Food For Thought
Getting Into Full Holiday Mode
For many people, holidays and family get togethers are a time for celebration. These celebrations often involve foods that are high in fat, sugar and calories and short on nutrition. With a few minor changes, however, special occasion foods can be both delicious and nutritious. Also understanding and using the rules of food safety during holiday events will make for a happier healthier holiday season.
Fortunately, most vegetables contain little or no fat. It is what is added to the vegetables that increase their fat content. Avoid smothering your vegetables with thick creamy sauces or butter. Feel free to include two or three vegetables with your meal.
Potatoes, for example, contain no fat and are good sources of Vitamins B and C and potassium skins are a good source of fiber. Try leaving the skins on the potatoes when you mash them and rather than adding butter or sour cream, try whipping the potatoes with skim or 1% milk or low fat sour cream or yogurt.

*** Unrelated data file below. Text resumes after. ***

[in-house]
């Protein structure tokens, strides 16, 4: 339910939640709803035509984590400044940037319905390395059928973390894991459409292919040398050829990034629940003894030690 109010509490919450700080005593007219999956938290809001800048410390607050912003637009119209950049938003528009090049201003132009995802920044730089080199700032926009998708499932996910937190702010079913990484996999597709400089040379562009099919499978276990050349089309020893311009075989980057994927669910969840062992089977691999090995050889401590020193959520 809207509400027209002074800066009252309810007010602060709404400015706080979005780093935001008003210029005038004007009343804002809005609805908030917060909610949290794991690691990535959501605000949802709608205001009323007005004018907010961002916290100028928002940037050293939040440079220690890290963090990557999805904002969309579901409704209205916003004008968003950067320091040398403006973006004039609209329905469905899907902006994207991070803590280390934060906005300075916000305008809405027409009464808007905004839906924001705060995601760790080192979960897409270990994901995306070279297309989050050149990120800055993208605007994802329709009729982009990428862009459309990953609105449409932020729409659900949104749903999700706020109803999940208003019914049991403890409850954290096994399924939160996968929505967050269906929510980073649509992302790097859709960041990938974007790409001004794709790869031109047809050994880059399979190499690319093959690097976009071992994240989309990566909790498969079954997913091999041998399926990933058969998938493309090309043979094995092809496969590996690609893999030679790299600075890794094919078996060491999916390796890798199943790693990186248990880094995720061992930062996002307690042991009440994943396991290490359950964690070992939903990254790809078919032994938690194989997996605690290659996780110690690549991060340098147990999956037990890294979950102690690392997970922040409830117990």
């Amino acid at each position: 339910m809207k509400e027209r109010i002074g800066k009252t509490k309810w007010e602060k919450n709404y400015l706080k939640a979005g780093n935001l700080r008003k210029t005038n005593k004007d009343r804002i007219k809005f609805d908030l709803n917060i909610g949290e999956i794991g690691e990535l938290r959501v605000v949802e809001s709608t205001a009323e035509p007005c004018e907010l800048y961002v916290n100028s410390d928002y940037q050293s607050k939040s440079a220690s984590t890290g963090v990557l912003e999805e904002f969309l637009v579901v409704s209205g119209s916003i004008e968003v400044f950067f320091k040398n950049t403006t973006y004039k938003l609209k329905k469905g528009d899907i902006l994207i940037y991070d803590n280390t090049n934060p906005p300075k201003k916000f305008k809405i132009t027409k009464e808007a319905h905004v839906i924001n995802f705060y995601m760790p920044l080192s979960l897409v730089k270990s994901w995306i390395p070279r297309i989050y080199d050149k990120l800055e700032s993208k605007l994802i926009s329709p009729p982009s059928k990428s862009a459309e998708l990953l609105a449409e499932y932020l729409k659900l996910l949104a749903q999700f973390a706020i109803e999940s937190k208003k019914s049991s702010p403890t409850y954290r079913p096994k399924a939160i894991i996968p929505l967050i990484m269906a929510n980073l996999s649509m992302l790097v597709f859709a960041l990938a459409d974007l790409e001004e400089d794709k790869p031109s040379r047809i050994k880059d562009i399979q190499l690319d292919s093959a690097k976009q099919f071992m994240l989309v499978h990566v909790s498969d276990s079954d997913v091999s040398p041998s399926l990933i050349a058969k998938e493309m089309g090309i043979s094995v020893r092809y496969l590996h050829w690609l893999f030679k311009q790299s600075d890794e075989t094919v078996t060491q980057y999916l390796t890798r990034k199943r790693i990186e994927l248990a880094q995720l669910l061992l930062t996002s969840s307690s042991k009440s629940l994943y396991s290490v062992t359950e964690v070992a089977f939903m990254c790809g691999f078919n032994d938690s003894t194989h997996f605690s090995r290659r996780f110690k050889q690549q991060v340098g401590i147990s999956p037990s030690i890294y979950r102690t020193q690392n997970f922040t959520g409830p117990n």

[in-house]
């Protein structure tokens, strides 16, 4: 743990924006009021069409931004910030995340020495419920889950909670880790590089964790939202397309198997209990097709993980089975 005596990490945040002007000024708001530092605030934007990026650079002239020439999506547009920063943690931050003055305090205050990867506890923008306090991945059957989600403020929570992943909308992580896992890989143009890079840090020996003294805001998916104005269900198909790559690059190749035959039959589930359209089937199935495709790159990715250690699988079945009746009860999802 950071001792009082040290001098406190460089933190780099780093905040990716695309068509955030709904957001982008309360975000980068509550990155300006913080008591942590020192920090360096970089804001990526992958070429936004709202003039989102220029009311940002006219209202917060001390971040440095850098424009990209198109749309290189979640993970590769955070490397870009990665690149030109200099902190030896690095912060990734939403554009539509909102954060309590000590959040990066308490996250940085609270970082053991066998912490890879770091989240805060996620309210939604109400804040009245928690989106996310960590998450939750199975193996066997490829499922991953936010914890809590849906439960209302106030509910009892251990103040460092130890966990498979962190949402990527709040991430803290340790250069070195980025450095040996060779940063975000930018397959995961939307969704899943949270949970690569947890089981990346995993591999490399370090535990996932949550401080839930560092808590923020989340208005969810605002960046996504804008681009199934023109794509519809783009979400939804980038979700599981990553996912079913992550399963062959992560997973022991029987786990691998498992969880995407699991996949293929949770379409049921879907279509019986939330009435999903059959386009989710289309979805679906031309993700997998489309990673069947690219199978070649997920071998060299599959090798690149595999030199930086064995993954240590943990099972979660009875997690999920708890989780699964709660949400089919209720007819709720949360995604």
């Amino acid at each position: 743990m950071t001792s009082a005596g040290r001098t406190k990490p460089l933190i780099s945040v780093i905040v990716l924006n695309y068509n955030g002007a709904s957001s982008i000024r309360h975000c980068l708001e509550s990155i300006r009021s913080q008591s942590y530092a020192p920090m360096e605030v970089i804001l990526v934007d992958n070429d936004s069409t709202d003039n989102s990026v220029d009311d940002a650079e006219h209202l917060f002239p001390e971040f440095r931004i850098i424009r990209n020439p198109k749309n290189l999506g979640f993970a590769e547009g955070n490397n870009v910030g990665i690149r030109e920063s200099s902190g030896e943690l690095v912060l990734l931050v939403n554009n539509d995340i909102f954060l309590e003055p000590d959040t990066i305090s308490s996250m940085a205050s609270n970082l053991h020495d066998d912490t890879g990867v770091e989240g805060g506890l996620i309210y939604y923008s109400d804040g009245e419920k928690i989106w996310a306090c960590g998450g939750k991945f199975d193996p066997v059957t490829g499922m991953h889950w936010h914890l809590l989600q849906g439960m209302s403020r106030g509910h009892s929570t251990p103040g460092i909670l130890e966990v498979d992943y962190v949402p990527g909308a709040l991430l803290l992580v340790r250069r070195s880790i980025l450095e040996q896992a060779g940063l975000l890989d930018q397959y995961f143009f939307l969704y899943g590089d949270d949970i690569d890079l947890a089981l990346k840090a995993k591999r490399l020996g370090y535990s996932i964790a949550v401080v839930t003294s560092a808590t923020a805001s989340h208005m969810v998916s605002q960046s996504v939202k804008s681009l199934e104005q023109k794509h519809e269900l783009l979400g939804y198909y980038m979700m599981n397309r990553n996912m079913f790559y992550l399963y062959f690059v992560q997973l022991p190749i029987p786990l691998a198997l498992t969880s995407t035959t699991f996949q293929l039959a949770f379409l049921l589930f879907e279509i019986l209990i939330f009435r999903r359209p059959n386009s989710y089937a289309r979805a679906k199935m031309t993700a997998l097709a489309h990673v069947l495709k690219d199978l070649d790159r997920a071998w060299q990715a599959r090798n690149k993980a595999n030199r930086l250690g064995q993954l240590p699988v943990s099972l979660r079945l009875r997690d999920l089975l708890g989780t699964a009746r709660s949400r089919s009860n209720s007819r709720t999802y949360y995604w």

Dark green vegetables, such as broccoli and bright orange vegetables, such as carrots and sweet potatoes, are high in the antioxidant, vitamins A, C, and E, folic acid and fiber. When choosing vegetables, pick the ones that are the darkest in color to ensure maximum nutrition. Antioxidants can be protective agents against heart disease and cancer. Folic acid may play a role in helping to reduce the risk of heart attacks and stroke.
Dinner may be very filling, but what is a holiday feast without dessert? Here are some healthier suggestions:
Angel food cake contains little or no fat and can make a great dessert when served with fruits such as strawberries, raspberries or a fresh fruit salad.